Wines from Mâcconais are made from the Chardonnay grape and are notable for their extraordinary pineapple, peach and apple fruit flavours; wild herb, honeysuckle and citrus notes; and robust, fresh structure. The most famous nook of this region is by far Pouilly-Fuissé, which produces a delicate, fresh white wine with an oak influence.

Domaine de la Romanée-Conti

Domaine de la Romanée-Conti (DRC) is legendary — famous not just for being one of the greatest domaines in the world but also for producing the best expression of Pinot Noir globally. Under the majestic Domaine Romanee Conti umbrella you will find the following 7 Grand Cru vineyards:

Romanée-Conti – Production circa 450 cases per annum
La Tâche – Production circa 1,800 cases per annum
Richebourg – Production circa 1,000 cases per annum
Romanée-St-Vivant- Production circa 1,450 cases per annum
Grands Échezeaux – Production circa 1,100 cases per annum
Échezeaux – Production circa 1,300 cases per annum
Montrachet – Production circa 240 cases per annum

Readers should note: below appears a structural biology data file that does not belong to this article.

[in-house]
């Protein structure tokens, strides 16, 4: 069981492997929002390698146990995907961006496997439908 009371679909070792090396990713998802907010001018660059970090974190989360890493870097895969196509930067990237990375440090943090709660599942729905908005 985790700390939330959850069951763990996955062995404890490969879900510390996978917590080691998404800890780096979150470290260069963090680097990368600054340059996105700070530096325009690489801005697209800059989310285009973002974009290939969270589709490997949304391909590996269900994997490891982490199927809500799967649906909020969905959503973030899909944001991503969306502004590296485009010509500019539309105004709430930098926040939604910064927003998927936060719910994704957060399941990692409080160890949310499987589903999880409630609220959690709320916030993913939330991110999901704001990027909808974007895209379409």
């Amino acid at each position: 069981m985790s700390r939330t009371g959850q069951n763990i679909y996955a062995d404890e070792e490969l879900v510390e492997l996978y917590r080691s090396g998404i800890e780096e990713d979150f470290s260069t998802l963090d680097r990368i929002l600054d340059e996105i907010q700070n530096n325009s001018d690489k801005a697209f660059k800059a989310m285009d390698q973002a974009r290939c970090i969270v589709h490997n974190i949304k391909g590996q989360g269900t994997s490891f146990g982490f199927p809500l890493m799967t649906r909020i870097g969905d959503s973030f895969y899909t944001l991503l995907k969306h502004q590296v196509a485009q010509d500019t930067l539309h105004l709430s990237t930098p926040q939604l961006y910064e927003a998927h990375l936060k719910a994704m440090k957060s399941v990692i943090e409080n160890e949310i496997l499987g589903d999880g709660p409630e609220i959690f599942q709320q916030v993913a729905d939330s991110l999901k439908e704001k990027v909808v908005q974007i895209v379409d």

DRC wines are generally regarded as the most expensive on the planet. In 2019 you can find a bottle of DRC Romanée-Conti 1990 on sale for up to £20,000; if you break this down to price per grape, it would amount to a staggering £30.00 for each single fruit!

Each year DRC produce wines on new French oak, which naturally bumps up the price since the barrels are so expensive, but there are other factors that make their vintages so costly. One of these factors is consistency: DRC have been receiving high scores across the board for decades. Even their ‘off vintages’ overshadow the wines of other domaines. To put this into perspective, over the last 60 years the lowest Robert Parker has ever scored a DRC Romanée-Conti was 90/100 Points (this was in the 2002 Vintage). Another factor is availability: DRC has a tiny average production of just 8,000 bottles per year. So with tens of thousands of people around the globe wanting to sample arguably one of the greatest wines ever made, it is easy to see how the prices have become so high.

What next for your Burgundy bottles?

If you are interested in discussing your special bottles from the Burgundy region to discover their value and perhaps cash them in for a competitive price, don’t hesitate to get in touch with us at The London Wine Cellar. Our team has decades of wine-buying expertise and specialist knowledge of the Burgundy region. Call us on 020 7377 8097, fill out the form below to send us a message or drop by our tranquil north London wine cellar to enjoy a glass of wine while we agree a price for your bottles.